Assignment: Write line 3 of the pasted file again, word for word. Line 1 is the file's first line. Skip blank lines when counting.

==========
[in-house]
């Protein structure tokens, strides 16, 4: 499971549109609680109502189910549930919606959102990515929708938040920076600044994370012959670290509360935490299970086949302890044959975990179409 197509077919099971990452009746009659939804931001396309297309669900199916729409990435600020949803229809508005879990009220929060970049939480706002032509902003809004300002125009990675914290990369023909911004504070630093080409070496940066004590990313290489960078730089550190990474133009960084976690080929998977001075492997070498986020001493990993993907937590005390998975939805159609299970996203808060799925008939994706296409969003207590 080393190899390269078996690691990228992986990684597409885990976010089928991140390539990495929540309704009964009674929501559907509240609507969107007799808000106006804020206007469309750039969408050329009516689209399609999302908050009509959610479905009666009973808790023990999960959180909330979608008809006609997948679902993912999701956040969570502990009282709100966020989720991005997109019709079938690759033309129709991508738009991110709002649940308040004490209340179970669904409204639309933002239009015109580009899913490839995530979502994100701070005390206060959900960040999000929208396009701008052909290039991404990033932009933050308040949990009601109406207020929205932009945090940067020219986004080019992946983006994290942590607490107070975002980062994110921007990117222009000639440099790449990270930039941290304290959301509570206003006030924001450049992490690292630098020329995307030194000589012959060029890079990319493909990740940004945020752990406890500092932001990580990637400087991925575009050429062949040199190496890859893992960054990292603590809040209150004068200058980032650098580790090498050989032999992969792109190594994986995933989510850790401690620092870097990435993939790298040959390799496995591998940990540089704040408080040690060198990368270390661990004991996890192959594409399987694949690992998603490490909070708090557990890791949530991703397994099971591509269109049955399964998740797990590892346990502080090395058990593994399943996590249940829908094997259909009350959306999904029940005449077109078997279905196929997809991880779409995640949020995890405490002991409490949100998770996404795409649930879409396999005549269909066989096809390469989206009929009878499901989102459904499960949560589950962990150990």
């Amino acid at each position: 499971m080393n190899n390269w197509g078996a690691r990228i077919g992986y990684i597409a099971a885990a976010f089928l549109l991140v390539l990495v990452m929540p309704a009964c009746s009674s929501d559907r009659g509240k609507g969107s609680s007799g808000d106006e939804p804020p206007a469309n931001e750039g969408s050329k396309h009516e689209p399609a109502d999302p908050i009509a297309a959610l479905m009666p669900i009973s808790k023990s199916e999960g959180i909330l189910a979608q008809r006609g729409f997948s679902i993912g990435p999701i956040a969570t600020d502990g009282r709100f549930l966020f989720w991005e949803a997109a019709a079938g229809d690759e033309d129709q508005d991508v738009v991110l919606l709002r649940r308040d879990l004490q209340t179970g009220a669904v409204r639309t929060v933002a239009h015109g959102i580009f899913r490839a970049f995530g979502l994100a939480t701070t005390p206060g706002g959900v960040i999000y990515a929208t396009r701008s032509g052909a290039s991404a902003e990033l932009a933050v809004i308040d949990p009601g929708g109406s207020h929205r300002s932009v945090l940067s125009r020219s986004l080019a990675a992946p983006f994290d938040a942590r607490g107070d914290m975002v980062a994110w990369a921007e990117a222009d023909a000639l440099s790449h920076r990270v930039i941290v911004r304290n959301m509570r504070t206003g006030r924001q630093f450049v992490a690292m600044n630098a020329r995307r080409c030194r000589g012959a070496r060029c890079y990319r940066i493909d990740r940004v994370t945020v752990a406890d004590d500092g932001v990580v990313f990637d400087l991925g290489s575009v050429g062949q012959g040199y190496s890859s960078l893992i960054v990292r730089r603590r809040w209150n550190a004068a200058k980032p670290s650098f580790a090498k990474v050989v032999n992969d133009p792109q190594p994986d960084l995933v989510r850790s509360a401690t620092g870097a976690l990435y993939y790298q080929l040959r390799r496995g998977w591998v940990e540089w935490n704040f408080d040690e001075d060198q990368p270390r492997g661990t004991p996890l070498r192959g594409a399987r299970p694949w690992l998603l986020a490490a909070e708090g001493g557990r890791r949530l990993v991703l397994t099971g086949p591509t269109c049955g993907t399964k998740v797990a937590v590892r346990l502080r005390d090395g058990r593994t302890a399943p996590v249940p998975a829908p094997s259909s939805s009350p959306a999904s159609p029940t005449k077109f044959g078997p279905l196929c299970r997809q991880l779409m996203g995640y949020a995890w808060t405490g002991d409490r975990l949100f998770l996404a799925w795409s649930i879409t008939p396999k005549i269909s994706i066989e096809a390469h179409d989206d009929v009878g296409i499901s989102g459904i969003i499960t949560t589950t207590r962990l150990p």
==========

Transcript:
């Amino acid at each position: 499971m080393n190899n390269w197509g078996a690691r990228i077919g992986y990684i597409a099971a885990a976010f089928l549109l991140v390539l990495v990452m929540p309704a009964c009746s009674s929501d559907r009659g509240k609507g969107s609680s007799g808000d106006e939804p804020p206007a469309n931001e750039g969408s050329k396309h009516e689209p399609a109502d999302p908050i009509a297309a959610l479905m009666p669900i009973s808790k023990s199916e999960g959180i909330l189910a979608q008809r006609g729409f997948s679902i993912g990435p999701i956040a969570t600020d502990g009282r709100f549930l966020f989720w991005e949803a997109a019709a079938g229809d690759e033309d129709q508005d991508v738009v991110l919606l709002r649940r308040d879990l004490q209340t179970g009220a669904v409204r639309t929060v933002a239009h015109g959102i580009f899913r490839a970049f995530g979502l994100a939480t701070t005390p206060g706002g959900v960040i999000y990515a929208t396009r701008s032509g052909a290039s991404a902003e990033l932009a933050v809004i308040d949990p009601g929708g109406s207020h929205r300002s932009v945090l940067s125009r020219s986004l080019a990675a992946p983006f994290d938040a942590r607490g107070d914290m975002v980062a994110w990369a921007e990117a222009d023909a000639l440099s790449h920076r990270v930039i941290v911004r304290n959301m509570r504070t206003g006030r924001q630093f450049v992490a690292m600044n630098a020329r995307r080409c030194r000589g012959a070496r060029c890079y990319r940066i493909d990740r940004v994370t945020v752990a406890d004590d500092g932001v990580v990313f990637d400087l991925g290489s575009v050429g062949q012959g040199y190496s890859s960078l893992i960054v990292r730089r603590r809040w209150n550190a004068a200058k980032p670290s650098f580790a090498k990474v050989v032999n992969d133009p792109q190594p994986d960084l995933v989510r850790s509360a401690t620092g870097a976690l990435y993939y790298q080929l040959r390799r496995g998977w591998v940990e540089w935490n704040f408080d040690e001075d060198q990368p270390r492997g661990t004991p996890l070498r192959g594409a399987r299970p694949w690992l998603l986020a490490a909070e708090g001493g557990r890791r949530l990993v991703l397994t099971g086949p591509t269109c049955g993907t399964k998740v797990a937590v590892r346990l502080r005390d090395g058990r593994t302890a399943p996590v249940p998975a829908p094997s259909s939805s009350p959306a999904s159609p029940t005449k077109f044959g078997p279905l196929c299970r997809q991880l779409m996203g995640y949020a995890w808060t405490g002991d409490r975990l949100f998770l996404a799925w795409s649930i879409t008939p396999k005549i269909s994706i066989e096809a390469h179409d989206d009929v009878g296409i499901s989102g459904i969003i499960t949560t589950t207590r962990l150990p």